Pay it forward

A few years ago I was on a Train the Trainers day. The chap delivering the training showed us all quite a few nice examples of things to do on Smartboards, one or two I hadn’t seen before, and one or two that were nice variations on a theme. At the end of the training we asked him for a copy of his file so we could incorporate it into our own days. He said no. He’d spent ages making them and didn’t feel happy giving them away. It would be best if we made our own versions… I was gobsmacked. We were working for same company, it wasn’t like we were rival trainers or anything.

I was reminded of this recently when I saw a page I had written appear in someone elses demonstration. It was using a photograph I had taken so was pretty distinctive. More than happy to see that, not a problem. Was quite pleased that they’d liked it so much they wanted to use it. What did surprise me was that when one of the other people in the room asked for a copy, the trainer said no. They’d rather not share something they were using in a current course.

This got me thinking about the way that I share stuff, and expect it to be shared. I’ve always shared the materials I’ve written, ever since I started teaching. One of my earliest web sites back in 1996/1997 contained zip files of worksheets I had written (which – scarily – is still online and gathering dust). Sometimes I’d share stuff with the world whether the world wanted it or not! When I moved out of teaching into teacher training I still produced materials and put them on my site to download. That’s just what I do.

Anyone coming to any of my training courses will get a CD of resources – often far more stuff than I really should be passing on. You will also find a lot of it on this blog too. But if I can help teachers to get started with using whiteboards and other tech then I’m happy to do that.

But I have an expectation. And maybe I haven’t stressed that enough on here, and on my download pages. I’ve mentioned before that I am a big fan of Creative Commons. I love the idea behind share and share alike. And there’s a fantastic community of educators who all share their resources readily with everyone who wants it. It’s great to see.

So here’s the deal. All of my material is distributed under a Creative Commons license. Attribution/Share Alike. It’s always been that way, take a look at the very bottom of the blog, it says so down there, next to the stuff about guinness and chocolate, that’s true too 🙂

I really want you to take what I’ve done and mash it up. Adapt it for your subject. Rework, adapt and adopt. You get the idea. Or even just use it as-is. Any of that is fine with me. I’m not protective of it – please use it. It’s why I share it – for you to use. I want you to have it, and I’m thrilled when I see it used. In no way am I saying – don’t use my stuff.


If you use my stuff in your lesson materials, or your training materials, then the deal is that you make it freely available to everyone else who wants a copy. Put in on your school network. Pass it to your colleagues on a USB stick. Put it on a site for download. Use DropBox. Email it to them. Tell them where you got it and give them the link. Whatever. But don’t hoard it.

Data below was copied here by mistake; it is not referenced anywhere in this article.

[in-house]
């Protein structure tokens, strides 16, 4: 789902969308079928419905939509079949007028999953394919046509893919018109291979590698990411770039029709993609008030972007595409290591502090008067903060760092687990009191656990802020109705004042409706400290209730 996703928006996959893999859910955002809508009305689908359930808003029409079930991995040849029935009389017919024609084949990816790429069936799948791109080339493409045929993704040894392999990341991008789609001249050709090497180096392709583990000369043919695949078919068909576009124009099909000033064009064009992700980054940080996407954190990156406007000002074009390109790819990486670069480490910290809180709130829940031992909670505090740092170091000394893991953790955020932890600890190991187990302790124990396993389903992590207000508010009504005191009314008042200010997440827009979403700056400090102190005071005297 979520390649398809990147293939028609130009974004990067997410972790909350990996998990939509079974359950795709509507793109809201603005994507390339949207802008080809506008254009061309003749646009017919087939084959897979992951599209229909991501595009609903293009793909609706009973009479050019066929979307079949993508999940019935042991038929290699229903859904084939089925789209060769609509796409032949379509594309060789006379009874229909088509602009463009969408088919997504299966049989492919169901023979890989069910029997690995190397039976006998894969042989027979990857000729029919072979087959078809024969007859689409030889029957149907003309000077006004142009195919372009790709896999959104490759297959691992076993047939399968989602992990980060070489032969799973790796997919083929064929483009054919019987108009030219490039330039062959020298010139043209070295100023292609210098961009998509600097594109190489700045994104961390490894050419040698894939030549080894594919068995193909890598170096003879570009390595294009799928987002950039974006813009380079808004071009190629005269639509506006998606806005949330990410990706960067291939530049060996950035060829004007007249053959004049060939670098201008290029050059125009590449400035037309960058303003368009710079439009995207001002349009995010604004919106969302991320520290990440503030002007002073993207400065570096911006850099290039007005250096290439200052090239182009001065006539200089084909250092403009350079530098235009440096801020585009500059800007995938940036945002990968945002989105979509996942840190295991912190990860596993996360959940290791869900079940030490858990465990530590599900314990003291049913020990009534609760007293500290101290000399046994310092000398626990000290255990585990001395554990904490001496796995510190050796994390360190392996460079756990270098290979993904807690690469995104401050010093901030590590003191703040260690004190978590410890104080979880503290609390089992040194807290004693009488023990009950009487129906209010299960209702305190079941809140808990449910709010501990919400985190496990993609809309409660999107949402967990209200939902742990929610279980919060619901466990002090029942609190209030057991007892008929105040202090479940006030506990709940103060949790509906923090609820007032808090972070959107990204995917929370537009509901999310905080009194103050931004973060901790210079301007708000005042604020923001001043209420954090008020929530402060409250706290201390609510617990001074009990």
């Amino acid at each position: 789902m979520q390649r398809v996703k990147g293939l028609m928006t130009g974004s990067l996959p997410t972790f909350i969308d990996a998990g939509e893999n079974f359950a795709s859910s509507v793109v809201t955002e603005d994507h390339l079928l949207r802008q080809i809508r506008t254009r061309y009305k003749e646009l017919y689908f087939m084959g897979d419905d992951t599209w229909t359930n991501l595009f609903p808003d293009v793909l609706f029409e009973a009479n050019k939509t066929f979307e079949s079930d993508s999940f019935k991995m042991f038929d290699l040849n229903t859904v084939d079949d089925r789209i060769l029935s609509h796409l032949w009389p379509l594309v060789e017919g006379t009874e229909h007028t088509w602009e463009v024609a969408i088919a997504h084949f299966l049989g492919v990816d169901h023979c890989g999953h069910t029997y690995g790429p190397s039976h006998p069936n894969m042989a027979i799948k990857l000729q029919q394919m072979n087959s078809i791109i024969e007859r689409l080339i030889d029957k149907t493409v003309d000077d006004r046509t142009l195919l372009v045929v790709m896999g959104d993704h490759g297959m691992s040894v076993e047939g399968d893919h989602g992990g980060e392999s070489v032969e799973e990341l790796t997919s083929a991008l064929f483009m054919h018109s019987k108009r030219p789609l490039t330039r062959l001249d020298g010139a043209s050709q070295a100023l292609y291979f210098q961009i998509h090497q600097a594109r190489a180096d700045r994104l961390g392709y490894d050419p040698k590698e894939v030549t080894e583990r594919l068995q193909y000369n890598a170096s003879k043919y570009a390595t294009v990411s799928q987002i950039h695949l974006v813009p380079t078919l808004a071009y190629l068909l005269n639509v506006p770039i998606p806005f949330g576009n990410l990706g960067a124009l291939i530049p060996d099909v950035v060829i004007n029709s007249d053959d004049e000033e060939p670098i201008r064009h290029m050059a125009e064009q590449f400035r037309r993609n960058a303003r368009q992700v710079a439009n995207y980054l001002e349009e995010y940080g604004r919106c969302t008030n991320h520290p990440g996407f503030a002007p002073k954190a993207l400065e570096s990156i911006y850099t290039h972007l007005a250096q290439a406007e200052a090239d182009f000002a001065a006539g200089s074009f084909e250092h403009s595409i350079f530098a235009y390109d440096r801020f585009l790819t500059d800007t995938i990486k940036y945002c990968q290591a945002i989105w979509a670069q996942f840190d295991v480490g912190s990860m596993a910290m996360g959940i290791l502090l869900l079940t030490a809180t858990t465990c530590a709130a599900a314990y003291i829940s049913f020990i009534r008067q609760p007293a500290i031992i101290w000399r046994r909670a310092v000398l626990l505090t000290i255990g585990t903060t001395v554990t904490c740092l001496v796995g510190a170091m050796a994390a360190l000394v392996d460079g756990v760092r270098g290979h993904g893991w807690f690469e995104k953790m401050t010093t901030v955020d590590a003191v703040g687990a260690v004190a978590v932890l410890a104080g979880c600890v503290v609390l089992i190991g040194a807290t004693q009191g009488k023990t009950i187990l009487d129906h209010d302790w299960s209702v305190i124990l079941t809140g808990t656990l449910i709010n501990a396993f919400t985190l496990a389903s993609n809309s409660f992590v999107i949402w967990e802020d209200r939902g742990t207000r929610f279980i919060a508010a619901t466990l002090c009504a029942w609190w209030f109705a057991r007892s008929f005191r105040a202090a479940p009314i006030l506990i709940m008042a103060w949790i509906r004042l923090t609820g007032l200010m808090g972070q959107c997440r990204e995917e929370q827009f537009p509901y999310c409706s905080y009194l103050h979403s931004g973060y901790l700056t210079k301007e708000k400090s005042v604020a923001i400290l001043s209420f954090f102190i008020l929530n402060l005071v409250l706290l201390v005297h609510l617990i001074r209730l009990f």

Even better – I’d love to see the stuff you make with it. I want to see some of the ways you adapt them for your own subject. Email me, contact me via twitter or just comment on this blog. I hope, through sharing the stuff on this site, that I can inpsire you to make things for yourself. I’ve been chuffed with the response to posts like my Lesson Starter ideas. If you don’t have any webspace and / or don’t want the hassle, email it to me and I can host it here.

Become a sharer yourself. Pay it forward.

Author: Danny Nicholson

Danny is an author, Science teacher, ICT Consultant, PGCE lecturer and computing / interactive whiteboard trainer. He has delivered training courses across the UK, in Europe, and in Canada. Please get in touch with your training requests.

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  1. Couldn’t agree more. I’m curious – did you speak to the person who was using your material but refusing to share it? The Enterprise Network that I am part of is positively encouraging people to share resources for Enterprise Education. It just makes sense – why create something from scratch when somebody in another part of England has done it already? Then, if they tweak or change it, it is lovely to see how it has worked for them. Sometimes, we need to be less ‘precious’ with our work because the sharing of it is two-way traffic.

  2. Didn’t raise it with them. Pointedly told the person who asked for the file that I’d send it to them myself.

  3. Well said Danny.
    Thanks for the resources, Great to see you yesterday.

    I heard the some thing in school a few days ago when a teacher refused to share a book they had been using, Wouldn’t mind but it belonged to the school.

    Sad world!

  4. This sounds like a good way to handle the issue. It seems to be win-win, as long as the source is acknowledged. What you’re describing seems to be the essence of collaboration and something that web 2.0 makes so much easier.

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